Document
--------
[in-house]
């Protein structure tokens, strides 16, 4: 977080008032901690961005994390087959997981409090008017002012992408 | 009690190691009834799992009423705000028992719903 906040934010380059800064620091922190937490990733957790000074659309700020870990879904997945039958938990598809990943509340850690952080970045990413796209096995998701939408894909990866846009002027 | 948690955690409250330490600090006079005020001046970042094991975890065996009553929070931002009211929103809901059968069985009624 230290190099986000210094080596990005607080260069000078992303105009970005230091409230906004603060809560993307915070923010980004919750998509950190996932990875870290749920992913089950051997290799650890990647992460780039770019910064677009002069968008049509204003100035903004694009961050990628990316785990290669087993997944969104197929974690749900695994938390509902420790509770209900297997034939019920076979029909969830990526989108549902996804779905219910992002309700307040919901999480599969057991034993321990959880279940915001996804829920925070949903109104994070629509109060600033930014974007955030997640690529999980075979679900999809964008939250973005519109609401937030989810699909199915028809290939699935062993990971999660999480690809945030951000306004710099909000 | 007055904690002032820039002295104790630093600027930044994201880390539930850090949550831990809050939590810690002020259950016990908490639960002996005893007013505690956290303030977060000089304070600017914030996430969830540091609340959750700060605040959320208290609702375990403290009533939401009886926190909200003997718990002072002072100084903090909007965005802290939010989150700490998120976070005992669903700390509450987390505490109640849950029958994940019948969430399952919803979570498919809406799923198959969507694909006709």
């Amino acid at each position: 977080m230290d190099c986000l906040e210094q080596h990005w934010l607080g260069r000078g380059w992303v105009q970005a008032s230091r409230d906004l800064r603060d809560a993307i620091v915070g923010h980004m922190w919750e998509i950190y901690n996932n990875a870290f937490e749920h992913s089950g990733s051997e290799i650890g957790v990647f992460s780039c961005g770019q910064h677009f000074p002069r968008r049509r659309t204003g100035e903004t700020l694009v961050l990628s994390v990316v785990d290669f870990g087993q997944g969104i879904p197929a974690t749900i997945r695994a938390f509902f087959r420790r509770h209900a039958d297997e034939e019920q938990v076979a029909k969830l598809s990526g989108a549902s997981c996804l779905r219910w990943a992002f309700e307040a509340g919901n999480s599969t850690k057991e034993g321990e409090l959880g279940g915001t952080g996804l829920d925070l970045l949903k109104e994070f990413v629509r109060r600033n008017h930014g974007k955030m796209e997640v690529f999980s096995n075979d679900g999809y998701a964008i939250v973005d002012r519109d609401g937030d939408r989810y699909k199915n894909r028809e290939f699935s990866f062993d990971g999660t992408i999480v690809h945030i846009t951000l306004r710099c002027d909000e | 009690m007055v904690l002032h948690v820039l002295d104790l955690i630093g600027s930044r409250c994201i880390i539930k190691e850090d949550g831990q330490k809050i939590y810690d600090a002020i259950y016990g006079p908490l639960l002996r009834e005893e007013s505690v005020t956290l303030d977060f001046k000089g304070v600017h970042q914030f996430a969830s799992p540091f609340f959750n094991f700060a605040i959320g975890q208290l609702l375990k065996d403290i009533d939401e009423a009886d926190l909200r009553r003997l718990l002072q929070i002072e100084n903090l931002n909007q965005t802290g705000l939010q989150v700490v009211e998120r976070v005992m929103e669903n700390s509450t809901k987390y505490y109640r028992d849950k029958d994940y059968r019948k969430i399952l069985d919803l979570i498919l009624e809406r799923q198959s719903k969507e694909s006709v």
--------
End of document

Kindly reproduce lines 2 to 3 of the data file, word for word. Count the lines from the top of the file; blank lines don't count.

């Protein structure tokens, strides 16, 4: 977080008032901690961005994390087959997981409090008017002012992408 | 009690190691009834799992009423705000028992719903 906040934010380059800064620091922190937490990733957790000074659309700020870990879904997945039958938990598809990943509340850690952080970045990413796209096995998701939408894909990866846009002027 | 948690955690409250330490600090006079005020001046970042094991975890065996009553929070931002009211929103809901059968069985009624 230290190099986000210094080596990005607080260069000078992303105009970005230091409230906004603060809560993307915070923010980004919750998509950190996932990875870290749920992913089950051997290799650890990647992460780039770019910064677009002069968008049509204003100035903004694009961050990628990316785990290669087993997944969104197929974690749900695994938390509902420790509770209900297997034939019920076979029909969830990526989108549902996804779905219910992002309700307040919901999480599969057991034993321990959880279940915001996804829920925070949903109104994070629509109060600033930014974007955030997640690529999980075979679900999809964008939250973005519109609401937030989810699909199915028809290939699935062993990971999660999480690809945030951000306004710099909000 | 007055904690002032820039002295104790630093600027930044994201880390539930850090949550831990809050939590810690002020259950016990908490639960002996005893007013505690956290303030977060000089304070600017914030996430969830540091609340959750700060605040959320208290609702375990403290009533939401009886926190909200003997718990002072002072100084903090909007965005802290939010989150700490998120976070005992669903700390509450987390505490109640849950029958994940019948969430399952919803979570498919809406799923198959969507694909006709």
């Amino acid at each position: 977080m230290d190099c986000l906040e210094q080596h990005w934010l607080g260069r000078g380059w992303v105009q970005a008032s230091r409230d906004l800064r603060d809560a993307i620091v915070g923010h980004m922190w919750e998509i950190y901690n996932n990875a870290f937490e749920h992913s089950g990733s051997e290799i650890g957790v990647f992460s780039c961005g770019q910064h677009f000074p002069r968008r049509r659309t204003g100035e903004t700020l694009v961050l990628s994390v990316v785990d290669f870990g087993q997944g969104i879904p197929a974690t749900i997945r695994a938390f509902f087959r420790r509770h209900a039958d297997e034939e019920q938990v076979a029909k969830l598809s990526g989108a549902s997981c996804l779905r219910w990943a992002f309700e307040a509340g919901n999480s599969t850690k057991e034993g321990e409090l959880g279940g915001t952080g996804l829920d925070l970045l949903k109104e994070f990413v629509r109060r600033n008017h930014g974007k955030m796209e997640v690529f999980s096995n075979d679900g999809y998701a964008i939250v973005d002012r519109d609401g937030d939408r989810y699909k199915n894909r028809e290939f699935s990866f062993d990971g999660t992408i999480v690809h945030i846009t951000l306004r710099c002027d909000e | 009690m007055v904690l002032h948690v820039l002295d104790l955690i630093g600027s930044r409250c994201i880390i539930k190691e850090d949550g831990q330490k809050i939590y810690d600090a002020i259950y016990g006079p908490l639960l002996r009834e005893e007013s505690v005020t956290l303030d977060f001046k000089g304070v600017h970042q914030f996430a969830s799992p540091f609340f959750n094991f700060a605040i959320g975890q208290l609702l375990k065996d403290i009533d939401e009423a009886d926190l909200r009553r003997l718990l002072q929070i002072e100084n903090l931002n909007q965005t802290g705000l939010q989150v700490v009211e998120r976070v005992m929103e669903n700390s509450t809901k987390y505490y109640r028992d849950k029958d994940y059968r019948k969430i399952l069985d919803l979570i498919l009624e809406r799923q198959s719903k969507e694909s006709v």